The haul guy09 July 2010

Former Ford dealer and FTA man Geoff Dunning, now chief executive of the RHA, tells John Challen about his hopes and predictions for the UK haulage industry

Trawl back through the news releases published by the Road Haulage Association (RHA) in 2010, and you will find few weeks have passed without the association commenting on the issues that affect vehicle operators and haulage companies. Fuel prices, foreign lorries on UK roads and VOSA test stations are just three of those tackled in recent months, but there is good reason for that, according to chief executive Geoff Dunning.

He describes the RHA as three main activities under one roof: a conventional trade association, where people pay a subscription and, in return, get advice and guidance; a commercial services arm, which includes training services and the RHA shop; and its representational work. "Effectively we'll talk to anyone that has an interest in or an influence on the transport industry," says Dunning.

He dismisses any claim that the RHA is anti-government, but admits there are frustrations. "When it comes to consultation and lobbying, there will normally be people with different views, and it is government's job to find the balance between the views and take things forward," asserts the chief executive. "But sometimes they fail to respond to new problems, or don't take actions on recognised problems."

One recent example concerns longer, heavier vehicles. "We have a problem within RHA, because a lot of our members aren't very enthusiastic [about LHVs], while others are very supportive," admits Dunning. "But then, when the government starts talking about these vehicles, they get messages from the environmental lobby opposed to our opinions. Clearly, we want the balance to fall in our favour, but it isn't always going to do that [so] we get frustrated."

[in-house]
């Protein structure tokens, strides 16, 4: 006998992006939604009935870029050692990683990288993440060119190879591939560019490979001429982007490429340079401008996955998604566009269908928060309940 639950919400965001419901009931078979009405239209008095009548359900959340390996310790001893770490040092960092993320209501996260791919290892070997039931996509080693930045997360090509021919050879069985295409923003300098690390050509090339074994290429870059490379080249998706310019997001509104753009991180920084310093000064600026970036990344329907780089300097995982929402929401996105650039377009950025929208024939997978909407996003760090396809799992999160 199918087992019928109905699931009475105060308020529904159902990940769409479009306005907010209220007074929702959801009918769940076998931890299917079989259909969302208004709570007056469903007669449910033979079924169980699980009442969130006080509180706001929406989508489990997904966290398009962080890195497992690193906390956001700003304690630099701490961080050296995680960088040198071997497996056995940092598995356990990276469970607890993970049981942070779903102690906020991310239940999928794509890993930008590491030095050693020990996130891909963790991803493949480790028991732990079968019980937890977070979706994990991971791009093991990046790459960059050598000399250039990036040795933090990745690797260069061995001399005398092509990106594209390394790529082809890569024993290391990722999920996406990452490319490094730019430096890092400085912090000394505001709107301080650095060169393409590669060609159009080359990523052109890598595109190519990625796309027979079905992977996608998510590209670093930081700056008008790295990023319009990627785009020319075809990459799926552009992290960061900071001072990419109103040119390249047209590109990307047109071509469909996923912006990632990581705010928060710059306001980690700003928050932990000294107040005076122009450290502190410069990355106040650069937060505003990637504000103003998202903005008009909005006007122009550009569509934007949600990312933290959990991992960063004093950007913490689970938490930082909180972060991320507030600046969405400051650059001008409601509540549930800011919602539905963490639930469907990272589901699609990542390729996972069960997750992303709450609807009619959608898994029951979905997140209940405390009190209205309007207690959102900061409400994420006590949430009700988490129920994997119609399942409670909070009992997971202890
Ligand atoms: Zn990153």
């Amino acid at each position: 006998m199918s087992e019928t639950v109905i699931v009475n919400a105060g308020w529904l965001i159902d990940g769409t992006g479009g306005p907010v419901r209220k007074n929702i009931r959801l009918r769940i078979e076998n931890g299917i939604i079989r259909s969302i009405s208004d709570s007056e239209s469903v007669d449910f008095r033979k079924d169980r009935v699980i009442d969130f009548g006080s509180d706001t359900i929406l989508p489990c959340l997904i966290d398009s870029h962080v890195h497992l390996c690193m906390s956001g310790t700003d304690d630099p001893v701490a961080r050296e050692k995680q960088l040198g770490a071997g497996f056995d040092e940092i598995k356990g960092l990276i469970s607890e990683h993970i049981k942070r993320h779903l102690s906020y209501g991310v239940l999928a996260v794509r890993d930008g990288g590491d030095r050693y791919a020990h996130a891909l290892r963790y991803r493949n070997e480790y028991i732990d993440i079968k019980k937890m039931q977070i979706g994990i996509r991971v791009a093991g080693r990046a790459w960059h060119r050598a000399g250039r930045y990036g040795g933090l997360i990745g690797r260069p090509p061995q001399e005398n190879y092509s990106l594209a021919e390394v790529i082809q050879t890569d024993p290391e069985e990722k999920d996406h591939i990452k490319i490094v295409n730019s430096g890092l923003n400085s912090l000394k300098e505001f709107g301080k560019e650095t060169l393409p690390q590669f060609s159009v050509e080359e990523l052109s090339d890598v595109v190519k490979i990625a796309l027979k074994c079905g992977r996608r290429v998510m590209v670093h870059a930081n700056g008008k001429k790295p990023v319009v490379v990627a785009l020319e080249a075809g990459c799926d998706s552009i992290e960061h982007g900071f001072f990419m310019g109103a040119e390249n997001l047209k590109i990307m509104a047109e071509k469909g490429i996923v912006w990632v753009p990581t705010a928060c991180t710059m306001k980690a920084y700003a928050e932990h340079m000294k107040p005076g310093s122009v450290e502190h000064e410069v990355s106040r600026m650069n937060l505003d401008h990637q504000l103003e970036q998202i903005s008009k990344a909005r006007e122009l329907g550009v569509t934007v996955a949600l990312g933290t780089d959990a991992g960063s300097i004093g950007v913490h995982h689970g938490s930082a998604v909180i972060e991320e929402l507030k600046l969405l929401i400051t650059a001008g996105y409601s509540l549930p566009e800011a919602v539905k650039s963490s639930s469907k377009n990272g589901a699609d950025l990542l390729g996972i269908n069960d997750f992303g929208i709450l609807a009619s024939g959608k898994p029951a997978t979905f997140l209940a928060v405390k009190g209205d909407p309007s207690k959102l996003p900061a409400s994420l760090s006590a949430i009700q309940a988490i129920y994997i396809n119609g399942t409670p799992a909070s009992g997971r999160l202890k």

Another of Dunning's gripes is the lack of action against some foreign drivers, who are, he claims, trying to "fiddle tachograph records" by using magnet systems onboard the vehicle. "Reliable figures are a bit difficult to get hold of, but we are getting information from VOSA that a large proportion of, particularly, foreign drivers are using these systems," he claims.

That matters, not least because this situation leads to unfair competition on a large scale, with penalties currently set at as little as a £200 fine. Dunning suggests a complete overhaul is required: "I'd like to see the Traffic Commissioners fine them, convict them and get them thrown out of the industry – and the sooner, the better," he states. "We'd also like to see a revocation of their licence: these people shouldn't be in the transport industry."

His approach could be a subject for discussion with Phillip Hammond, Secretary of State for Transport in the UK's coalition government – and coincidently, MP for the Weybridge constituency where the RHA is based. Another item on the agenda might be the proposed fuel price stabiliser, announced just after the election, aimed at ensuring that duty increases and decreases in line with the price of fuel.

"We are getting mixed messages already [about the stabiliser], that it might not be as high a priority as was first suggested. This is obviously an important issue for us, because the problems our members get with fuel costs are as much to do with prices going up and down [at the pump], as the inconsistency in the per barrel price of oil."

RHA: the future
Dunning is the first to concede that he had to make sweeping changes to the RHA, when he became chief executive in May last year, in order to make it "leaner and meaner" and prepare it for recovery from recession. Part of the association's subsequent success – member numbers are now up to 8,000 – could be down to Dunning's philosophy that harks back to his car trading days of "selling ideas, not a Ford Escort".

Among changes were the appointment of Ray Engley as head of technical services (see panel), as well as a revamp of the range of training that the association offers. "We want to broaden our range of services to help people in all areas of the industry, and have re-branded some of the training we do, and revised the pricing structure of the driver CPC course," explains Dunning.